Mental health in the workplace is something no employer wants to discuss. Many business owners assume that the mental health of their employees is none of their business. But the way employees think, feel and behave impacts everything from productivity and communication to their ability to maintain safety in the world.
Sometimes, we feel down, stressed or frightened. Mostly, those feelings pass, but sometimes they develop into a mental health problem like anxiety or depression, which can impact on our lives. Poverty, genetics, childhood trauma, discrimination, or ongoing physical illnesses are some major factors that develop mental health problems, but it can happen to anybody. Different mental health problems affect people in differently and it's key to understand an individual's experience.
Here, employers can play a major role by helping employees improve their mental health to enhance an individual's well-being and also the health of the entire organization. It should come as no surprise that employees with a healthy mind are more productive, but you may not realize the full impact.
The reason is clear: An employee's mental state, if bad, and if left unsolved, will probably manifest in the workplace and affect this individual's performance. But unfortunately, disorders like anxiety and depression often go undetected for months or years. And unlike physical illnesses, mental health issues are more challenging to pinpoint. So employers should help their workers combat mental illness and mental issues- for both the worker's sake and for the sake of their organizations.
By starting a discussion about mental well being in the workplace, companies can provide that tools employees needs, and support their workforce requirements without violating their privacy rights
Maybe, your employees are already dealing with a problem. However, they may not be acknowledging it as an issue, and if they, may not be sure of how to deal with it. The range of mental health problems that exist is wide, so whether an employee is suffering temporary stress or a chronic anxiety disorder, he or she needs to learn from the signs and ways to better cope with the issue.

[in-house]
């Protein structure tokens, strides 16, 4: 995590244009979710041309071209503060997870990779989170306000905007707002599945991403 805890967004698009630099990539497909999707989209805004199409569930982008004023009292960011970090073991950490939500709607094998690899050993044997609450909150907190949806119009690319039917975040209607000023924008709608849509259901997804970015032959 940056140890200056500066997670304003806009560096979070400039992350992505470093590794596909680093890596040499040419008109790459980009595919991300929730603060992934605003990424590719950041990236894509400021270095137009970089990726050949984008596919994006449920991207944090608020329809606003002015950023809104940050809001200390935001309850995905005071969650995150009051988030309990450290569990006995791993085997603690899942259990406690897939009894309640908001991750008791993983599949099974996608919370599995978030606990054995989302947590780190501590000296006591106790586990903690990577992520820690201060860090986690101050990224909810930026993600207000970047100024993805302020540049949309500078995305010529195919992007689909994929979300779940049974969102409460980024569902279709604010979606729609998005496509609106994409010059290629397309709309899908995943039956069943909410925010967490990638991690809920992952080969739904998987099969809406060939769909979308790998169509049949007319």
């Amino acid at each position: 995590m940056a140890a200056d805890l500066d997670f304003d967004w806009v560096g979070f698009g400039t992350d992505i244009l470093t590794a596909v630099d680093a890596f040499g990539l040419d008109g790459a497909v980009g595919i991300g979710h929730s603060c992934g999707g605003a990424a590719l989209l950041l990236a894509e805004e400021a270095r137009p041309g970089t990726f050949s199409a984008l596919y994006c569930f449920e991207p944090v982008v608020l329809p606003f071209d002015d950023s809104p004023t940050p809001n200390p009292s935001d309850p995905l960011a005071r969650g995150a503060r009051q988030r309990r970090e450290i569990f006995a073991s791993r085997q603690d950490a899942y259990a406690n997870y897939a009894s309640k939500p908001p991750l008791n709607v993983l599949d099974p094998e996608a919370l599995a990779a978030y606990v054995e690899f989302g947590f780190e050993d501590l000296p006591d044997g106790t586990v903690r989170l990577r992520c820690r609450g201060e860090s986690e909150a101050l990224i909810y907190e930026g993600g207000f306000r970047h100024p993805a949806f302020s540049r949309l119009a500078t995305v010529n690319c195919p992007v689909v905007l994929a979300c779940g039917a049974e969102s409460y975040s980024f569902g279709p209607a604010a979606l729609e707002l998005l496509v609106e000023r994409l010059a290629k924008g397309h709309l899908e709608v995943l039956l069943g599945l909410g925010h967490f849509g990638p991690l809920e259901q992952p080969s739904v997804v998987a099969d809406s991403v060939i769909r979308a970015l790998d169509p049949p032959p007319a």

Invite an expert mental health professional to educate employees about the signs and symptoms of common problems. Encourage an open discussion that will allow your employees to ask a question, so the stigma of mental illness will begin to fade.
Many people suffer from mental health but they may not know what to do about it or treatments are available. Make sure that everyone is aware of the advantages of your company currently offers, and know those options. When employees are confused about the treatment covered by their insurance or another benefit, it is unlikely that they will ask their employer or HR department about it. Here, you need to be proactive by clearly explaining the support available.
Inform employees about local support groups that meet to deal with different issues. That way, they will get some resources they can turn to if they experience a particularly stressful time or a painful life even.
One of the best ways to create a culture that supports mental health is to make sure people experience their works in a purposeful and meaningful way. You can achieve it by providing your employees autonomy and resources. When your team feels support and independence, and that you trust them to do what they do, they will be happier at work that will reduce the risk of mental health issues.
· Always consider the psychological impact of the change before implementing a new process or procedure
· Develop a policy statement reflecting your organization's commitment to make workplace mental health a priority
· Make strong policies and practices for workplace harassment, violence, and bullying. Time-to-time, review your current policies and procedures and think about how they can contribute to issues of violence and harassment
· Develop substance abuse policies and make sure that everyone is aware of them
· Talk about stress management, self-care and mental health in meetings; it will reduce the stigma associated with mental illness.
You and your employees spend at least eight hours at work every day, and the emotion experienced there is often home also. Creating a workspace that prioritizes mental health not only enhances the quality of life, but it also contributes to a more successful business. Addressing this issue is also vital to avoid burnout, mental breakdowns and reduce suicide risk. When you invest in the mental well-being of your employees and foster an open dialogue about the workplace and a culture where people are happy to work.
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